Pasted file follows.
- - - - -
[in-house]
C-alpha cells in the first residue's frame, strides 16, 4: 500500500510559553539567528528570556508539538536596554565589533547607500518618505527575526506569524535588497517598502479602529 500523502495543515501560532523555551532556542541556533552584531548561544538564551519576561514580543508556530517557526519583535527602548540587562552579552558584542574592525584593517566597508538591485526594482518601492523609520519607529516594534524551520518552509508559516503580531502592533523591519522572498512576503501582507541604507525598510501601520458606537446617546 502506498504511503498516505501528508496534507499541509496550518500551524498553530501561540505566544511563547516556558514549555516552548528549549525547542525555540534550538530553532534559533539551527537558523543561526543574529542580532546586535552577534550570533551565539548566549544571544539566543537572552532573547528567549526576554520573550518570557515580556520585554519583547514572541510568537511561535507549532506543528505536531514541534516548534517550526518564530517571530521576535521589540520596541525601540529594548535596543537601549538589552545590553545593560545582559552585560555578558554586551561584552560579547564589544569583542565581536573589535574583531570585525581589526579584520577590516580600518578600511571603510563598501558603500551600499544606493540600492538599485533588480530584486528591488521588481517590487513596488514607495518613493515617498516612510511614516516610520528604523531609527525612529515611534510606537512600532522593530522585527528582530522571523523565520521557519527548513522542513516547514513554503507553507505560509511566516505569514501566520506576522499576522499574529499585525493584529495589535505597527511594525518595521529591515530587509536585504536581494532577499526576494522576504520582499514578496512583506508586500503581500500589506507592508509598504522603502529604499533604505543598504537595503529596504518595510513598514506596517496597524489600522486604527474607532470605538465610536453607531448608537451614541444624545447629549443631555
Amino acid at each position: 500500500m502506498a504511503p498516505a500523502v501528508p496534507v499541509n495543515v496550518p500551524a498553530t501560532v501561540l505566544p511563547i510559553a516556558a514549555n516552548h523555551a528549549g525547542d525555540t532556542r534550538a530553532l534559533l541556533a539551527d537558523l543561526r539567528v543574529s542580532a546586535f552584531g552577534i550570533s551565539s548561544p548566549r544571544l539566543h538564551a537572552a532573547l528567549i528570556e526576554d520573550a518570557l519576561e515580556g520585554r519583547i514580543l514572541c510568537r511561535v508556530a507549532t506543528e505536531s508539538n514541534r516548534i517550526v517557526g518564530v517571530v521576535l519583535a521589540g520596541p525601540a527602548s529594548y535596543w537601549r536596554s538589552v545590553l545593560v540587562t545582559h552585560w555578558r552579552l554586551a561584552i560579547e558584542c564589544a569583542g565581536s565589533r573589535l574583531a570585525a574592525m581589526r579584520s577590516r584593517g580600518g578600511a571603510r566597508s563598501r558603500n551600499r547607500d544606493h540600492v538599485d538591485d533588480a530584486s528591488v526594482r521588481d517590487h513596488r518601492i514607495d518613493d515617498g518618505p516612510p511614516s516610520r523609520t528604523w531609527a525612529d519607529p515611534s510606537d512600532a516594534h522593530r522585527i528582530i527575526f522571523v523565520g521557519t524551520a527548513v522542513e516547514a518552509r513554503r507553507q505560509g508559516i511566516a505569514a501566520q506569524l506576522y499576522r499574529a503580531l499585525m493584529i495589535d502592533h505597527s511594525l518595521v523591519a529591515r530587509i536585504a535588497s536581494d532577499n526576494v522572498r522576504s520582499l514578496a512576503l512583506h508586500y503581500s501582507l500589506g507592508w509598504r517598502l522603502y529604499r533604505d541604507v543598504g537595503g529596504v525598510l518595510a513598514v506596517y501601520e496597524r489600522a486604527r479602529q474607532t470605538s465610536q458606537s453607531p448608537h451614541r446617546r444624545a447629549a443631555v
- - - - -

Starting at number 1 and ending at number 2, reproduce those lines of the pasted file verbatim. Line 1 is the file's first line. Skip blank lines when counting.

[in-house]
C-alpha cells in the first residue's frame, strides 16, 4: 500500500510559553539567528528570556508539538536596554565589533547607500518618505527575526506569524535588497517598502479602529 500523502495543515501560532523555551532556542541556533552584531548561544538564551519576561514580543508556530517557526519583535527602548540587562552579552558584542574592525584593517566597508538591485526594482518601492523609520519607529516594534524551520518552509508559516503580531502592533523591519522572498512576503501582507541604507525598510501601520458606537446617546 502506498504511503498516505501528508496534507499541509496550518500551524498553530501561540505566544511563547516556558514549555516552548528549549525547542525555540534550538530553532534559533539551527537558523543561526543574529542580532546586535552577534550570533551565539548566549544571544539566543537572552532573547528567549526576554520573550518570557515580556520585554519583547514572541510568537511561535507549532506543528505536531514541534516548534517550526518564530517571530521576535521589540520596541525601540529594548535596543537601549538589552545590553545593560545582559552585560555578558554586551561584552560579547564589544569583542565581536573589535574583531570585525581589526579584520577590516580600518578600511571603510563598501558603500551600499544606493540600492538599485533588480530584486528591488521588481517590487513596488514607495518613493515617498516612510511614516516610520528604523531609527525612529515611534510606537512600532522593530522585527528582530522571523523565520521557519527548513522542513516547514513554503507553507505560509511566516505569514501566520506576522499576522499574529499585525493584529495589535505597527511594525518595521529591515530587509536585504536581494532577499526576494522576504520582499514578496512583506508586500503581500500589506507592508509598504522603502529604499533604505543598504537595503529596504518595510513598514506596517496597524489600522486604527474607532470605538465610536453607531448608537451614541444624545447629549443631555